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Pirate Bay, MegaUpload & Others Blocked By Government Order in Malaysia (torrentfreak.com)
49 points by Uncle_Sam on June 9, 2011 | hide | past | web | favorite | 16 comments

... in Malaysia.

Yes, that should be in the title.

Given that governments are immune to the rule of law, why do they bother to lie about their actions? Waste of time and paper seems to me. They choose to distinguish between 'censor' and 'remove' claiming that one is not the other. I'm sure that all of the users involved will clearly understand the 'subtle' distinction involved in the Orwell-speak...

Non-totalitarian governments are not immune from public opinion, and, more relevantly, individual bureaucrats and politicians are certainly not so immune.

No government is immune from public opinion, that's why no government that rules by pure force has ever lasted a significant period of time either.

Why does the Malaysian gov bother listening to the movie and music industries? What do they lose if they don't block (i.e. have some companies threatened to move out? Threatened not to film there anymore?)?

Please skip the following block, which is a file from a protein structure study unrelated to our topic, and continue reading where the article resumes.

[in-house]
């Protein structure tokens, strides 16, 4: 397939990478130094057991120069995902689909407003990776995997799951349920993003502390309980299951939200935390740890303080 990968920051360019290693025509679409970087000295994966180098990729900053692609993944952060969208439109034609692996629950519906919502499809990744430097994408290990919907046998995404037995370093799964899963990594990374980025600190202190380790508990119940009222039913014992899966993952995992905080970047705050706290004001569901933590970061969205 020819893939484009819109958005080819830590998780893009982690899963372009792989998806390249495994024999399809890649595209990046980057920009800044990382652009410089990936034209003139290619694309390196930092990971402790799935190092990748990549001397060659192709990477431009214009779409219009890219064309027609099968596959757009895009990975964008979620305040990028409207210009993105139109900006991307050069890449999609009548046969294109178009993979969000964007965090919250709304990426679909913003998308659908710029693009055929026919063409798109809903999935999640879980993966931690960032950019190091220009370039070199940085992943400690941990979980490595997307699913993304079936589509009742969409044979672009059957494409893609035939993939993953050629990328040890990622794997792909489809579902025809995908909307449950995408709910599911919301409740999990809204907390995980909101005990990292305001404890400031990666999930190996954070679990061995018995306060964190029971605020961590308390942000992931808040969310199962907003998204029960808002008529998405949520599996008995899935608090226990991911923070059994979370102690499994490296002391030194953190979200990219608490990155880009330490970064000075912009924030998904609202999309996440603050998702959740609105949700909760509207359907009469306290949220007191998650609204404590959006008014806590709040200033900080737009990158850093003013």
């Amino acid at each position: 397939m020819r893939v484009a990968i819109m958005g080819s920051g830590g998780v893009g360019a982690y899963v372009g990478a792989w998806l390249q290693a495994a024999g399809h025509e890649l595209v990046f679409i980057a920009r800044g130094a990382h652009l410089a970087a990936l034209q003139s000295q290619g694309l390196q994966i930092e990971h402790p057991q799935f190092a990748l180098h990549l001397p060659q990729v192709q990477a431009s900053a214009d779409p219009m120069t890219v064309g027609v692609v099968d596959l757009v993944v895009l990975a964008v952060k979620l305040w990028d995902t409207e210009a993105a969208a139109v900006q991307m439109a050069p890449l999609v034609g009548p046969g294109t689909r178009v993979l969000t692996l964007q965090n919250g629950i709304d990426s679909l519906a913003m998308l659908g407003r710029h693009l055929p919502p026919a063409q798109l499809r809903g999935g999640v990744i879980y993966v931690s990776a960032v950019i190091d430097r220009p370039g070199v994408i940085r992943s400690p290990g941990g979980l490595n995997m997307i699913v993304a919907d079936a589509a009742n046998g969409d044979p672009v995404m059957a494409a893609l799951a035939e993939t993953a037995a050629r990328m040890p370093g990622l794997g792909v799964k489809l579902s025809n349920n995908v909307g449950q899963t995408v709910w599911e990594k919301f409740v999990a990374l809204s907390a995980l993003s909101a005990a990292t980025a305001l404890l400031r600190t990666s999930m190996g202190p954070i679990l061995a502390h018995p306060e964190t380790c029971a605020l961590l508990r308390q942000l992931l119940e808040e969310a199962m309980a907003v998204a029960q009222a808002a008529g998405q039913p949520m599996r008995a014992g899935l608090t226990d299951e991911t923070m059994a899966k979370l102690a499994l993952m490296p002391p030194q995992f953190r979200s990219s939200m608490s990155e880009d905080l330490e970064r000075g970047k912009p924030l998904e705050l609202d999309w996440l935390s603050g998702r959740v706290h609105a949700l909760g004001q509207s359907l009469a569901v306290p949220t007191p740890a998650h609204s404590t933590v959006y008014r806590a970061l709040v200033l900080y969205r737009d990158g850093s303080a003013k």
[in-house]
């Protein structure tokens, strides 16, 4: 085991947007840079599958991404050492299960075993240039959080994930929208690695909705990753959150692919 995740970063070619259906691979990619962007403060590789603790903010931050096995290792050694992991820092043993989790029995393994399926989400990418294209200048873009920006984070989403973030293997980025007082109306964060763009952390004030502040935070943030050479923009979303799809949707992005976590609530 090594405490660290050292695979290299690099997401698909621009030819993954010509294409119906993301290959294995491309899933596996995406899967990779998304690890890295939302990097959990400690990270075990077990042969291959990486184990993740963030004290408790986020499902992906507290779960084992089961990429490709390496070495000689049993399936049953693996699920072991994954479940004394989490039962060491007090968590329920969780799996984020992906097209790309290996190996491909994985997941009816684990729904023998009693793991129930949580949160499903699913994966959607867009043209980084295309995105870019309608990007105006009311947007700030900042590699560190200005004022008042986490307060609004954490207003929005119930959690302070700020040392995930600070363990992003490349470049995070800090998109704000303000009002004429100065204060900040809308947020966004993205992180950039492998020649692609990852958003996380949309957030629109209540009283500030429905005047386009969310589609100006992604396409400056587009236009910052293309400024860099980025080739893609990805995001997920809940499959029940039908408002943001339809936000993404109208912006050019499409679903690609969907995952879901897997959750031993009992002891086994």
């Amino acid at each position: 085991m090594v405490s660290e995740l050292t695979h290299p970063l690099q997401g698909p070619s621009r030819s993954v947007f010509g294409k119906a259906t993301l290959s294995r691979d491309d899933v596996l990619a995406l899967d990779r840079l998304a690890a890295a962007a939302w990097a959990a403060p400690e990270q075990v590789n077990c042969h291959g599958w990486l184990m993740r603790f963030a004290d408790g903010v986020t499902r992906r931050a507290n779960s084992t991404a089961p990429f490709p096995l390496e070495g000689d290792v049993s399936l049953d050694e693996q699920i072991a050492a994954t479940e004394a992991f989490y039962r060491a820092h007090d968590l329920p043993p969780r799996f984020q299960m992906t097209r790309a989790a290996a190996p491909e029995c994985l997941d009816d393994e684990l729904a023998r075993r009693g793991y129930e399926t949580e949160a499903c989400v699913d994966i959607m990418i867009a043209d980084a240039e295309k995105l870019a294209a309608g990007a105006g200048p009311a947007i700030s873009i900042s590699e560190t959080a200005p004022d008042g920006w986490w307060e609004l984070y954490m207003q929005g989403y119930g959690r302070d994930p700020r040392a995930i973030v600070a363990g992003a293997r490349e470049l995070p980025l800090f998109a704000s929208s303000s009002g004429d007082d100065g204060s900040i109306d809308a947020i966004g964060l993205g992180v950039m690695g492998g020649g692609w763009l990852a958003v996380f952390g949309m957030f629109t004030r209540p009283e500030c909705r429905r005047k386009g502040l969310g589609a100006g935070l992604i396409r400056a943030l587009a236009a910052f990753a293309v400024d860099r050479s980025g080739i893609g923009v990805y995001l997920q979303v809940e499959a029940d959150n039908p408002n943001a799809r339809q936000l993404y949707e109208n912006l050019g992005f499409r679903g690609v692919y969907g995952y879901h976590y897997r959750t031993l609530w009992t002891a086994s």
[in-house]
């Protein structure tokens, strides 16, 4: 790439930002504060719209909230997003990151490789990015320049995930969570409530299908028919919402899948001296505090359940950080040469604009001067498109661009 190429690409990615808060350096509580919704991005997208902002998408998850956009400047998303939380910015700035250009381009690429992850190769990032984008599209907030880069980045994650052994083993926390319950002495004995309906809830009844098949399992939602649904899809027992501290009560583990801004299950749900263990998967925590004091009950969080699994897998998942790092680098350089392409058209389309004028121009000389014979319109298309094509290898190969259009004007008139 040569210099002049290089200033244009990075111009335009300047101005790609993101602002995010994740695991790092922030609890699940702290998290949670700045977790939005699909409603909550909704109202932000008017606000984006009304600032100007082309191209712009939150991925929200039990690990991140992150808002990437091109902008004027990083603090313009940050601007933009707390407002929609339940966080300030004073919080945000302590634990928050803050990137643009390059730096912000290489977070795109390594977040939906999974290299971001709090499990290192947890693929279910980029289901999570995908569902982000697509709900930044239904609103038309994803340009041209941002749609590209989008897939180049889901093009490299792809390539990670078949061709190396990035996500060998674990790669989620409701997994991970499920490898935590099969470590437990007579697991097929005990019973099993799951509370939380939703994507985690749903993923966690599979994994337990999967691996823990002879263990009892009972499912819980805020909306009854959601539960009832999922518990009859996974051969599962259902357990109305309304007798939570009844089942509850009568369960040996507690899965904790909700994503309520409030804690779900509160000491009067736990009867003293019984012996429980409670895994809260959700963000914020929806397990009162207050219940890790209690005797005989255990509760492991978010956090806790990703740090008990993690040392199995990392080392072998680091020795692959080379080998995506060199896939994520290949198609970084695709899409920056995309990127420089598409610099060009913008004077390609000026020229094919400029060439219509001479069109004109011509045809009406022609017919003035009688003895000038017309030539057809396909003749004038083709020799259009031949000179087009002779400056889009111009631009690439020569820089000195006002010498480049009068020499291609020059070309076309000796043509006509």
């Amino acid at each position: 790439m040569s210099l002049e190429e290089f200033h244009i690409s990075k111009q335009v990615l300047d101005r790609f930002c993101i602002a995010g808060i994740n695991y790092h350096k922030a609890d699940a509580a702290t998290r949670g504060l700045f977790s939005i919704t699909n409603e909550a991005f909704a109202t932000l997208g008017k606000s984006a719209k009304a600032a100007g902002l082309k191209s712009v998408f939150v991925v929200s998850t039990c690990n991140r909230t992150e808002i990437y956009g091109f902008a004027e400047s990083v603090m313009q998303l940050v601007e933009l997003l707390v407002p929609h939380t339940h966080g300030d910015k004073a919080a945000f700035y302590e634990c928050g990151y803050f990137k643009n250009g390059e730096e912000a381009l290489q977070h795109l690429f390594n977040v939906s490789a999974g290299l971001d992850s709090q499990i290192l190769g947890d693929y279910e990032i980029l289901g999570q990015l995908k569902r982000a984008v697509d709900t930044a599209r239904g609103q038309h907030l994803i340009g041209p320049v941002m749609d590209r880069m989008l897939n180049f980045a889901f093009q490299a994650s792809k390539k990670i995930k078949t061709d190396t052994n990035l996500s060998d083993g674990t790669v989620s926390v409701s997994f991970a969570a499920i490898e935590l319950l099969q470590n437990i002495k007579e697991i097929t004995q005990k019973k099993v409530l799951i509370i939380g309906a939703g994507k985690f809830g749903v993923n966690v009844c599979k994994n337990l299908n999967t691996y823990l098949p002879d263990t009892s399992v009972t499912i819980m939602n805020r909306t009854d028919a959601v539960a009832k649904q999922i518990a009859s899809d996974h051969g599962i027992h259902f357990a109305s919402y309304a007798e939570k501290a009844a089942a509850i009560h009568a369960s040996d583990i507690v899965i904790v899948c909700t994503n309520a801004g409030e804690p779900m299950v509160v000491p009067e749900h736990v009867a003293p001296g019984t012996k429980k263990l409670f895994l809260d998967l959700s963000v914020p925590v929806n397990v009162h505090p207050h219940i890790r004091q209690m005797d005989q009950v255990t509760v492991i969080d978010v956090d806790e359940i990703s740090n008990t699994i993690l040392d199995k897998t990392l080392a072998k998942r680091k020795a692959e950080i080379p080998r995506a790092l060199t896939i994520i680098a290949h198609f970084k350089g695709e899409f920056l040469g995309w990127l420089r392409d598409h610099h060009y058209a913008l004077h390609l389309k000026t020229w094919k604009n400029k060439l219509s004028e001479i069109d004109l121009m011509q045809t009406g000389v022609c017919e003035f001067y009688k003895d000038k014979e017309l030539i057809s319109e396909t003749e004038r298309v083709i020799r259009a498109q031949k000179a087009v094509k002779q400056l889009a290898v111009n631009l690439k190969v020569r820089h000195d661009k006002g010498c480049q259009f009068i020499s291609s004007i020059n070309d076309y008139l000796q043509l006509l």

edit: fixed my split infinitive.

US diplomatic pressure has been quietly and not-so-quietly exerted on piracy-friendly nations (China's a good example) in the past.

Lobby the US Government, lobby the world?

"Buy one, get 202 free!"

Absolutely ridiculous and myopic move by the government. Its probably a bunch of junior government workers influencing the retiring decision makers

FYI, the split infinitive 'rule' isn't actually a rule.


FTA: Splitting infinitives with negations remains an area of contention:

    I want to not see you anymore.
    I soon learned to not provoke her. 
That's interesting, because that's what I had done.

Malaysia is pretty liberal, but there's still a lot of content, like pornography, that's illegal there. It's probably not just about protecting American content providers.

They were trying to block all the copies of Zoolander they could.

These guys aren't much better in the UK. They transparently break bits of the Internet regularly.


Look like they're going to have to rely on proxies.

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